Our next highest priority is care for the whole person. We acknowledge that every human being, made in the image of God, is a completely unique person in a different place in their journey to adulthood. We have been entrusted with the care of each unique person, mind, body and soul. Every student we encounter will have unique needs and will require a unique style of care. We are responsible for determining where each unique student is on this journey, meeting each student where they are and finding a way to care for them spiritually, intellectually and socially. To assist in this goal in the classroom, where we must engage and discuss weighty topics and reckon with real material conditions that govern the world outside, we will establish and enforce civil standards, which we will model and reinforce. In a world of finite resources and competing priorities, we will always err on the side of pastoral care for our students, as per our obligation to Catholic Social Teaching.
After this standard has been considered, our next-highest concern is the encouragement of critical thinking and problem solving across disciplines. Critical thinking not only informs the conscience but prepares the Catholic for navigating the world outside the Church. The Catholic school is thus not a place where every answer is clear cut or where every imperative is easy to act upon. Gray areas, frontiers and quandaries are always going to rightfully attract the classroom’s attention because in these areas active critical thinking is being done. Students should expect to feel moral and intellectual discomfort in a Catholic classroom and should also be expected to develop the maturity and resilience to deal with this discomfort. Finally, we have a responsibility to prepare students for the intellectual rigors of the world outside of DSHA, including college. That means exposure to history, social sciences and theories that may not flatter a preexisting political or religious worldview but that are a part of the secular world and that must be addressed and understood in the name of college preparatory education. A well-developed faith should be able to brook challenge and dissent without fracturing, and we expect our students to build resilience in the face of challenge.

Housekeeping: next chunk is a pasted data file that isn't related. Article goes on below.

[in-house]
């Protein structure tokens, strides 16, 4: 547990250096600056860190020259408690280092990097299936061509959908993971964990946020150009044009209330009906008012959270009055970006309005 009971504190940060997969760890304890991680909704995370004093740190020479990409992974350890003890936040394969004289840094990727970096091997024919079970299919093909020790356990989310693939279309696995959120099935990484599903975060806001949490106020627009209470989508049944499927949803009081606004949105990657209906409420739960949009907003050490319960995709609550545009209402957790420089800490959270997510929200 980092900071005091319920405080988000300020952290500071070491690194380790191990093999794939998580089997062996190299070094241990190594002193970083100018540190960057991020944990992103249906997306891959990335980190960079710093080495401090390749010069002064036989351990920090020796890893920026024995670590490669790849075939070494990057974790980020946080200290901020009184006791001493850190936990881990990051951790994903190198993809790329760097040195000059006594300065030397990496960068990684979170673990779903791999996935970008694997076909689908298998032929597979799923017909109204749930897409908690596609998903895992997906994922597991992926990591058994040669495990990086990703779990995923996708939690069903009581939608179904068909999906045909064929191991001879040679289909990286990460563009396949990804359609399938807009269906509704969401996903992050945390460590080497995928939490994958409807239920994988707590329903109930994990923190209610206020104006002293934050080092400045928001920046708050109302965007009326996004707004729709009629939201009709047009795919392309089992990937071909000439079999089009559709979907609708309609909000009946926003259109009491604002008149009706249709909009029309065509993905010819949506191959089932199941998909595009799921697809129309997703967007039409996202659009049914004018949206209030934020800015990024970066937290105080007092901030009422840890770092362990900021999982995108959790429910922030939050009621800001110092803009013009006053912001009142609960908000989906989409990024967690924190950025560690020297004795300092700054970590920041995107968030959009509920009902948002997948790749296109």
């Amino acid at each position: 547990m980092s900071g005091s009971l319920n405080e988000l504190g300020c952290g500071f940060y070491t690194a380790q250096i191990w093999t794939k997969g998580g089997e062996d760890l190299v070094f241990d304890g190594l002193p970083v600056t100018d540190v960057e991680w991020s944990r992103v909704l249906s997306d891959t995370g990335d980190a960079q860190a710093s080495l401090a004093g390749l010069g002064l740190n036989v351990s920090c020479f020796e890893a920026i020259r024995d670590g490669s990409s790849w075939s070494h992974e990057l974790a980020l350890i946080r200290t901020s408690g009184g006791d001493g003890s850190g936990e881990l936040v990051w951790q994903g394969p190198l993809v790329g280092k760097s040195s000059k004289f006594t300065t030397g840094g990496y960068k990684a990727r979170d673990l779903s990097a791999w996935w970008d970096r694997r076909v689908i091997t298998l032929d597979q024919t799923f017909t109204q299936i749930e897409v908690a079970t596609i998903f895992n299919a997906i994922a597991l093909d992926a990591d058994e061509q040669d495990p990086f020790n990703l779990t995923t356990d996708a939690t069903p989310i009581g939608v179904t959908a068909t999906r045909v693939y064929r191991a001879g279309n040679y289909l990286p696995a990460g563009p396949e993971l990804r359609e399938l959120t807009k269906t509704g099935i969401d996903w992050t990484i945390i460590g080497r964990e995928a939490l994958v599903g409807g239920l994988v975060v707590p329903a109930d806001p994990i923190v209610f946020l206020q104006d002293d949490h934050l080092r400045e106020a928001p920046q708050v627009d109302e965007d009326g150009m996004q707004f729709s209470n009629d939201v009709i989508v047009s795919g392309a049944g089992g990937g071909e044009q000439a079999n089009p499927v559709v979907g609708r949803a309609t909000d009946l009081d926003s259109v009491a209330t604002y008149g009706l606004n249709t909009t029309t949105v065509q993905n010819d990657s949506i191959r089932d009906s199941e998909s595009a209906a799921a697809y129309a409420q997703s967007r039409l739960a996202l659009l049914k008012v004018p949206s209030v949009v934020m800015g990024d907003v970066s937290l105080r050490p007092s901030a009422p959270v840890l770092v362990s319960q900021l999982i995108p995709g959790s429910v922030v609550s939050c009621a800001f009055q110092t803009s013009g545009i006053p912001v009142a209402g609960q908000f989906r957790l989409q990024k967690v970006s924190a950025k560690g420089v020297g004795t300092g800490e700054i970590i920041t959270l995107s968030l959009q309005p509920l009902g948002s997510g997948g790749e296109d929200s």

Only after these three standards have been met do we consider neutrality and objectivity. After we have fulfilled our responsibilities to our Catholic identity, to care for the whole person and to the development of critical thinking, we wholly agree that a teacher should not unduly influence students. However, we see these standards of neutrality and objectivity as specifically applying to partisan politics and the endorsement of specific candidates for office. We are not obligated to frame issues in a way that comforts or sanctifies any political worldview that exists outside the classroom. We present civic issues fairly and leave room for students to discern and think critically alone as they participate in civic life.